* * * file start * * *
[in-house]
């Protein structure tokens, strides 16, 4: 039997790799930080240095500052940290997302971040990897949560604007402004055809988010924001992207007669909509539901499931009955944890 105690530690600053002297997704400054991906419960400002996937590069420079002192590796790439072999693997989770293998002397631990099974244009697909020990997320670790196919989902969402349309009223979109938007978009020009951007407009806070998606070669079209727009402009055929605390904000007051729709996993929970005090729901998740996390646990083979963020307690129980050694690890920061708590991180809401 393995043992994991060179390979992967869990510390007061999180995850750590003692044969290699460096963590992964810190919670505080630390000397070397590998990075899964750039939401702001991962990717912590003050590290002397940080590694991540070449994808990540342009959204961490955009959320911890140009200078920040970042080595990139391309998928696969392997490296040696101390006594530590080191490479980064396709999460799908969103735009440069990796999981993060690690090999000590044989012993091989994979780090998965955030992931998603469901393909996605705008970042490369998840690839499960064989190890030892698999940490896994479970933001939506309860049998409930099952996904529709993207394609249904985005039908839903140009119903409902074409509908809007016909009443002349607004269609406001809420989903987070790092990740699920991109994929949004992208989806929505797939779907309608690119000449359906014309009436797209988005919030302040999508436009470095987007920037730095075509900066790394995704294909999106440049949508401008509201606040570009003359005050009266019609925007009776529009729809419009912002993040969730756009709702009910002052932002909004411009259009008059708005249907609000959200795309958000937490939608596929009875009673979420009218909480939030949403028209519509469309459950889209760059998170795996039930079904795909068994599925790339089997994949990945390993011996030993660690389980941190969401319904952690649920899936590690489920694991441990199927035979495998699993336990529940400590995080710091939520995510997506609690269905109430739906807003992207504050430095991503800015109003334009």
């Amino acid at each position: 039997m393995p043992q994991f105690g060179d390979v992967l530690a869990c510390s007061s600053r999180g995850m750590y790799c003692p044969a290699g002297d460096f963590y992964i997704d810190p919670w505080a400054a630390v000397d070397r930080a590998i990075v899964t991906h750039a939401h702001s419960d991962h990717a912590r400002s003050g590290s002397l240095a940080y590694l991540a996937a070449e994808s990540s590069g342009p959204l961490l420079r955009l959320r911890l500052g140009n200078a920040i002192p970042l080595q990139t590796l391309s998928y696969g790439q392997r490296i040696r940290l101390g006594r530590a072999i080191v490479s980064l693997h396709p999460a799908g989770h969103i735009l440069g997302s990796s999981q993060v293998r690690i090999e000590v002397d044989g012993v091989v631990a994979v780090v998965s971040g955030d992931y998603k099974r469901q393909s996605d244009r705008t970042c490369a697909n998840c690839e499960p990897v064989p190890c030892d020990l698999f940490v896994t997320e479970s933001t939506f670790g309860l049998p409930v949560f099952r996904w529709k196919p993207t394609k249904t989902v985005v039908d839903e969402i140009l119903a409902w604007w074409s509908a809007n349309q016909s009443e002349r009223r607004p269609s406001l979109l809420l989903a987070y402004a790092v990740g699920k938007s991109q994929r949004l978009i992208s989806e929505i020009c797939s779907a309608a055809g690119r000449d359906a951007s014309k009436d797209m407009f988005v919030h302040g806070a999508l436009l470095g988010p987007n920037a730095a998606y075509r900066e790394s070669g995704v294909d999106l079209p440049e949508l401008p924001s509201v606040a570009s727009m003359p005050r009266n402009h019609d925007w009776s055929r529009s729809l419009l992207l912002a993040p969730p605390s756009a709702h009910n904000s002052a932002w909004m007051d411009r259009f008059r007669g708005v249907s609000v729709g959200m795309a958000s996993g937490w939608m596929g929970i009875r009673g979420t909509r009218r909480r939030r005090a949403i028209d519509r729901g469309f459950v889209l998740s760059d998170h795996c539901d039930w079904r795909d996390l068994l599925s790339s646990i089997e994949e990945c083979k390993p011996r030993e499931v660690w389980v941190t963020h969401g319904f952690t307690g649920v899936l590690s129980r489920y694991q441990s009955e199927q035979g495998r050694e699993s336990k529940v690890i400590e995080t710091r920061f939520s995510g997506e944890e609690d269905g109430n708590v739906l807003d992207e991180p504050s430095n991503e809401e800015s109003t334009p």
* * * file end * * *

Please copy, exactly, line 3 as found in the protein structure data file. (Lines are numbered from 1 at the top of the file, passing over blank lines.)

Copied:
């Amino acid at each position: 039997m393995p043992q994991f105690g060179d390979v992967l530690a869990c510390s007061s600053r999180g995850m750590y790799c003692p044969a290699g002297d460096f963590y992964i997704d810190p919670w505080a400054a630390v000397d070397r930080a590998i990075v899964t991906h750039a939401h702001s419960d991962h990717a912590r400002s003050g590290s002397l240095a940080y590694l991540a996937a070449e994808s990540s590069g342009p959204l961490l420079r955009l959320r911890l500052g140009n200078a920040i002192p970042l080595q990139t590796l391309s998928y696969g790439q392997r490296i040696r940290l101390g006594r530590a072999i080191v490479s980064l693997h396709p999460a799908g989770h969103i735009l440069g997302s990796s999981q993060v293998r690690i090999e000590v002397d044989g012993v091989v631990a994979v780090v998965s971040g955030d992931y998603k099974r469901q393909s996605d244009r705008t970042c490369a697909n998840c690839e499960p990897v064989p190890c030892d020990l698999f940490v896994t997320e479970s933001t939506f670790g309860l049998p409930v949560f099952r996904w529709k196919p993207t394609k249904t989902v985005v039908d839903e969402i140009l119903a409902w604007w074409s509908a809007n349309q016909s009443e002349r009223r607004p269609s406001l979109l809420l989903a987070y402004a790092v990740g699920k938007s991109q994929r949004l978009i992208s989806e929505i020009c797939s779907a309608a055809g690119r000449d359906a951007s014309k009436d797209m407009f988005v919030h302040g806070a999508l436009l470095g988010p987007n920037a730095a998606y075509r900066e790394s070669g995704v294909d999106l079209p440049e949508l401008p924001s509201v606040a570009s727009m003359p005050r009266n402009h019609d925007w009776s055929r529009s729809l419009l992207l912002a993040p969730p605390s756009a709702h009910n904000s002052a932002w909004m007051d411009r259009f008059r007669g708005v249907s609000v729709g959200m795309a958000s996993g937490w939608m596929g929970i009875r009673g979420t909509r009218r909480r939030r005090a949403i028209d519509r729901g469309f459950v889209l998740s760059d998170h795996c539901d039930w079904r795909d996390l068994l599925s790339s646990i089997e994949e990945c083979k390993p011996r030993e499931v660690w389980v941190t963020h969401g319904f952690t307690g649920v899936l590690s129980r489920y694991q441990s009955e199927q035979g495998r050694e699993s336990k529940v690890i400590e995080t710091r920061f939520s995510g997506e944890e609690d269905g109430n708590v739906l807003d992207e991180p504050s430095n991503e809401e800015s109003t334009p």